This is my last entry about volunteering at an archaeological dig in Israel. If you have just arrived, please start at the first entry.
By the way, the photo shows the only piece of glass I found. See the rim? Probably from a glass or bottle from the early Muslim era. Not much, but I liked it.
A few final questions…
What has changed since you were last in Israel in 1997?
The Old City in Jerusalem is a lot scarier than it used to be. I talked to some people who visit the country more often than us and they agreed. More crime, more crowds, more bad manners, and a lot more security.
I also noticed a lot more influence of people from the former Soviet Union than last time I was here. Russian language TV, some store names in Cyrilic.
In 1997 I was astonished by the number of soldiers wandering around with what I took to be semi-automatic machine guns. This time I also saw a few people in civilian clothes carrying them, and a few more with holstered pistols. (One of my fellow volunteers, an American nurse, was thrilled to pieces that the tractor driver who attacked traffic on the day Obama arrived was shot dead by a civilian. She’s a big fan of Bernie Goetz, if you remember him.)
I also saw a lot of soldiers in what you might call partial uniform. One was dressed in fatigues and carrying a white sequined purse (yes, it was a woman). I could imagine a US marine drill sergeant seeing her and having a coronary on the spot.
Can you define the archaeological experience in one word?
Dirty. Let’s not neglect the obvious: you are digging, scraping, loading, transporting, and generally messing around with dirt. We had to shower, shampoo, repeat, and use conditioner, after every days work. I wore brand new sneakers and one shoe lace broke from the sheer strain of being pulled tight with so much sand in it..
Whenever we heard that a photographer was coming to immortalize our site we stopped digging and spent up to half an hour sweeping away at the walls and surfaces with a brush. This is not silly: people will be studying the photos for years so you want the details to show as clearly as possible.
On the other hand, (surprise!) the photos with people in them were staged. The most attractive young people were sent down again and again to have their picture taken. That was silly. Not that I volunteered to pose, by the way. I loved it when Oded tolk Konni to “look like you’re brushing, but don’t brush.”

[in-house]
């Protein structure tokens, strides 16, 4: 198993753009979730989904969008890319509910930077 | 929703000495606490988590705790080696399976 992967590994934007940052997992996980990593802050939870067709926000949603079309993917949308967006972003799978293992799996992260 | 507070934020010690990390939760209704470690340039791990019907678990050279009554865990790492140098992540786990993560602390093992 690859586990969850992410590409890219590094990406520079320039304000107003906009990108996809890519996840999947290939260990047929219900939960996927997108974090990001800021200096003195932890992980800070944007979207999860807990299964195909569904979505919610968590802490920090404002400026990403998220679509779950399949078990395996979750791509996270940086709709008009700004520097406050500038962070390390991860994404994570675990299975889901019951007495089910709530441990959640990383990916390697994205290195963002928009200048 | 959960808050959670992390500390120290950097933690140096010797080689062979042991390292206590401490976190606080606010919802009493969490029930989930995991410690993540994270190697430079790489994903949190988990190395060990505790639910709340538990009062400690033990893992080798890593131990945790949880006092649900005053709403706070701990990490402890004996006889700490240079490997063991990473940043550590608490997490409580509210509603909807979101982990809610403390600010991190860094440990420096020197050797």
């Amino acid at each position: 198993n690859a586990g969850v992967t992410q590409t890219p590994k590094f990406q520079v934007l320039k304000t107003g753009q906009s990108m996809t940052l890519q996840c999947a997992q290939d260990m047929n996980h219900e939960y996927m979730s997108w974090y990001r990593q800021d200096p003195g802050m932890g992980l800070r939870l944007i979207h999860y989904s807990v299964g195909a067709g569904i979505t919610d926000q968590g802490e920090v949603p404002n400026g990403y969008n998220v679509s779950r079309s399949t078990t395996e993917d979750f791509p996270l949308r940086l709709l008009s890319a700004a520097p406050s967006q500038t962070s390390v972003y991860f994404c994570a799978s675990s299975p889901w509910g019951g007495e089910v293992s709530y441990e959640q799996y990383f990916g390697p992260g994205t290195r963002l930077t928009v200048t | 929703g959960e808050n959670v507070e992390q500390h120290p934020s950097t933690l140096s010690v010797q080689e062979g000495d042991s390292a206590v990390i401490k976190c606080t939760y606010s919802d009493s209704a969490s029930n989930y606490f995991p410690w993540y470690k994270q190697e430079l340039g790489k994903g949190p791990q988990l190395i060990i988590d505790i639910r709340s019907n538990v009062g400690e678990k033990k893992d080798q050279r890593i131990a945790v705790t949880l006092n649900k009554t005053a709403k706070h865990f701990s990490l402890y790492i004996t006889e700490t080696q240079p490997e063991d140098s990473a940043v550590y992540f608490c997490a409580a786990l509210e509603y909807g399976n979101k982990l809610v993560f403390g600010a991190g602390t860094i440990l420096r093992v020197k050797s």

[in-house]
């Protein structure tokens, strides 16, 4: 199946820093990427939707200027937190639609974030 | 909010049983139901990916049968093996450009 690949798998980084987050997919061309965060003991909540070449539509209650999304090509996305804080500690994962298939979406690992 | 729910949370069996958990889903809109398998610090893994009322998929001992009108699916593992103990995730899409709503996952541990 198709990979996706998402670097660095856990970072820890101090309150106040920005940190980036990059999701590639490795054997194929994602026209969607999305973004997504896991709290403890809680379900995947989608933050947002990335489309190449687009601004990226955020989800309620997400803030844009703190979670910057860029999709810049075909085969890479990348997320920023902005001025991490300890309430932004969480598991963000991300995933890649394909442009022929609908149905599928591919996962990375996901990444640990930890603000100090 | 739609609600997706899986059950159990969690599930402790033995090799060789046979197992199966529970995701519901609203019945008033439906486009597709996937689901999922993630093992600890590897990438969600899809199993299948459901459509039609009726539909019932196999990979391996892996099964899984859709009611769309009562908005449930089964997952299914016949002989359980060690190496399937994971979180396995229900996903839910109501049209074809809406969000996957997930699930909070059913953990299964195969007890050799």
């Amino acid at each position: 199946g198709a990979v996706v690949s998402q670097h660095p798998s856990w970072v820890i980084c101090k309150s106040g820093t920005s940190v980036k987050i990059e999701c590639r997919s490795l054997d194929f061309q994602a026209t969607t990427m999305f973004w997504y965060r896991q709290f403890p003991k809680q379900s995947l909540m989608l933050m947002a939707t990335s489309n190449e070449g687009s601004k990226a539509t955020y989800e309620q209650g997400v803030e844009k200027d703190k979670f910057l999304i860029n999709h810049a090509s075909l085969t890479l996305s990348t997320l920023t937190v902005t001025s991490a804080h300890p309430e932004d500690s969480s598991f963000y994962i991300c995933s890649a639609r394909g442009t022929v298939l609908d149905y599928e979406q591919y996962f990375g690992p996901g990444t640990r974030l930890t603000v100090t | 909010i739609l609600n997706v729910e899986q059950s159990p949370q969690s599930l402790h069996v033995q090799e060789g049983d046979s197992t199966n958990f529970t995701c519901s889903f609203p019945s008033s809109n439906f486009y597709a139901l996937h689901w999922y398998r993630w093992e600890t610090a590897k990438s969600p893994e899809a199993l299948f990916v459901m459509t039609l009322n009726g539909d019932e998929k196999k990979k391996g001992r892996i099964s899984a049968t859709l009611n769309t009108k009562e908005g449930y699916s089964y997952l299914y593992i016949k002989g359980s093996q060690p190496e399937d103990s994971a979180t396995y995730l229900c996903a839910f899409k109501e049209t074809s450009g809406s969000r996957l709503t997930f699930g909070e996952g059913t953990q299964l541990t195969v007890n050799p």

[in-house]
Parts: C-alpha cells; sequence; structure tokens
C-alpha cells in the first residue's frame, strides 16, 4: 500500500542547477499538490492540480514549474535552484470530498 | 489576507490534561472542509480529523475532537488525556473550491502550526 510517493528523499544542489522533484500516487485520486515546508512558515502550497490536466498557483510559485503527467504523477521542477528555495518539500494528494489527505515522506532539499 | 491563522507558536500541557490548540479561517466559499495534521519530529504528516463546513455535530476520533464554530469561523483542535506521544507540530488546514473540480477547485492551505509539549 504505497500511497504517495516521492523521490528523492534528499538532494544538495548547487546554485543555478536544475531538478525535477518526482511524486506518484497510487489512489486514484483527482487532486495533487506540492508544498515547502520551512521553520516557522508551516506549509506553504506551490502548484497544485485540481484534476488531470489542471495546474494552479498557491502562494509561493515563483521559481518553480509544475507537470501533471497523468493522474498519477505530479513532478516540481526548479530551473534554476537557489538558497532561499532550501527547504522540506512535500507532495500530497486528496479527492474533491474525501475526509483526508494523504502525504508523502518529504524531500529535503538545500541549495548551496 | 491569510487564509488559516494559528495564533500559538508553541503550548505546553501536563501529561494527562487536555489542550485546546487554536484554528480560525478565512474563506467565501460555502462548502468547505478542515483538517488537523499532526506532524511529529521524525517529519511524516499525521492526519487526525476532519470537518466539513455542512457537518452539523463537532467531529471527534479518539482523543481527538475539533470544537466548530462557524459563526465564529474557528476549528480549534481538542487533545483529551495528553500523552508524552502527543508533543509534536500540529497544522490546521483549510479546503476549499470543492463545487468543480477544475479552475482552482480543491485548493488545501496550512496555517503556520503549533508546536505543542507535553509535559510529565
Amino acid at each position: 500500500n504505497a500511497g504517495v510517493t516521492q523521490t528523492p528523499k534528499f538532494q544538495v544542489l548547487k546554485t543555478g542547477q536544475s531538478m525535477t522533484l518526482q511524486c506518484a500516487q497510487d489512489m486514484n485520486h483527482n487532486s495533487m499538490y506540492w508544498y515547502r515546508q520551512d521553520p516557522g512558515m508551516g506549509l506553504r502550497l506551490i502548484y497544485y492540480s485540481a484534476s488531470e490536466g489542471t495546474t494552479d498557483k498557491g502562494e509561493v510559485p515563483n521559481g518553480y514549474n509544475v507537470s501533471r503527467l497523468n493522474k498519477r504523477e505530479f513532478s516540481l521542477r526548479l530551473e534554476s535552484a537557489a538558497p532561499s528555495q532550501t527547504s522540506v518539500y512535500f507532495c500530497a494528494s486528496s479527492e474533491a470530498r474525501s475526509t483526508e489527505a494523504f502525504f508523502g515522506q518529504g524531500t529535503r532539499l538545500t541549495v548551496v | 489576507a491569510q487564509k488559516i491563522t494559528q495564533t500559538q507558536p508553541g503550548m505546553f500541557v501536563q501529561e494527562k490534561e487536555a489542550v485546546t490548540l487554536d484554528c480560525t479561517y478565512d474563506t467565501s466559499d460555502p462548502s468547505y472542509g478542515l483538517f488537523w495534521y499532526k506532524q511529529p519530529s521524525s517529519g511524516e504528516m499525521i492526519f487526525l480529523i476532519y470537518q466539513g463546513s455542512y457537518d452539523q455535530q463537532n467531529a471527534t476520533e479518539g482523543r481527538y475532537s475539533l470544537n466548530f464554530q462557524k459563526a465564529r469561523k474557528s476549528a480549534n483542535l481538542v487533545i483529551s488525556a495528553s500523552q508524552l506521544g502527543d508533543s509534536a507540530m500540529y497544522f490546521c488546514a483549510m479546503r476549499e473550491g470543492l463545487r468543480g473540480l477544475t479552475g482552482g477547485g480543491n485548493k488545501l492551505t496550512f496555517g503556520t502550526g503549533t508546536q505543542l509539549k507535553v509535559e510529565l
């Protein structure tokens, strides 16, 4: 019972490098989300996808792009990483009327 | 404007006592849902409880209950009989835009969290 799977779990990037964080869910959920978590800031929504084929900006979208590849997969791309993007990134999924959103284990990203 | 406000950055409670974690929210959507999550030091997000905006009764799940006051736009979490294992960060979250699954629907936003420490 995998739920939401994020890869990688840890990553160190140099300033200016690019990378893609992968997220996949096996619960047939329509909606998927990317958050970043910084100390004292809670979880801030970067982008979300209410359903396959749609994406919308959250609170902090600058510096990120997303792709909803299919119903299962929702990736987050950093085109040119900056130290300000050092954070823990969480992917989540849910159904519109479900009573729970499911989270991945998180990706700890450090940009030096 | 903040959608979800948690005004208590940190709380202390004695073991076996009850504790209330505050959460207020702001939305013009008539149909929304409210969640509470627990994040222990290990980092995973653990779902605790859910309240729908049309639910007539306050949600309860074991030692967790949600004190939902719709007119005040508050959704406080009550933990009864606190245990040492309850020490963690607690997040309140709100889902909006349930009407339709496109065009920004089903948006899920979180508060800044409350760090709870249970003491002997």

By the way, our friend Evelyn urged us to buy some of the new nylon hiking clothes and she was right on the money. They were loose, cool, and wore like iron. Terri and I each wore the same pants for ten days of crawling over, under and through dirt, stones and dust. Thedy didn’t develop a tear or even a stain. Wash them out in the sink, hang ‘em up in the tub and in the morning they are ready to play again.
Kneepads came in very handy too, although I didn't spend a lot of time on my knees, per se. They were great for leaning against rocks and for crawling out of pits.
What is the solution to the question of Israel/Palestine/East Jerusalem/Golan Heights/Subprime Mortgages?
Would you do it again?
Terri and I reached the same conclusion independently. We are glad we did it, but we don’t plan to do it again. We can only afford the time and money for a trip like this every few years, and there are other places we want to see, When we retire we may have a rethink.
The experience was great. The people were interesting. The work was very hard but fascinating. I would recommend it to anyone with the archaeology jones.
And most important, did the Ramat Rachel diet work?
You mean eat all you want and do manual labor in the hot sun all day? I lost six pounds. Actually, I think the food/labor balanced out. The difference was that the only dessert the hotel had that I liked was watermelon.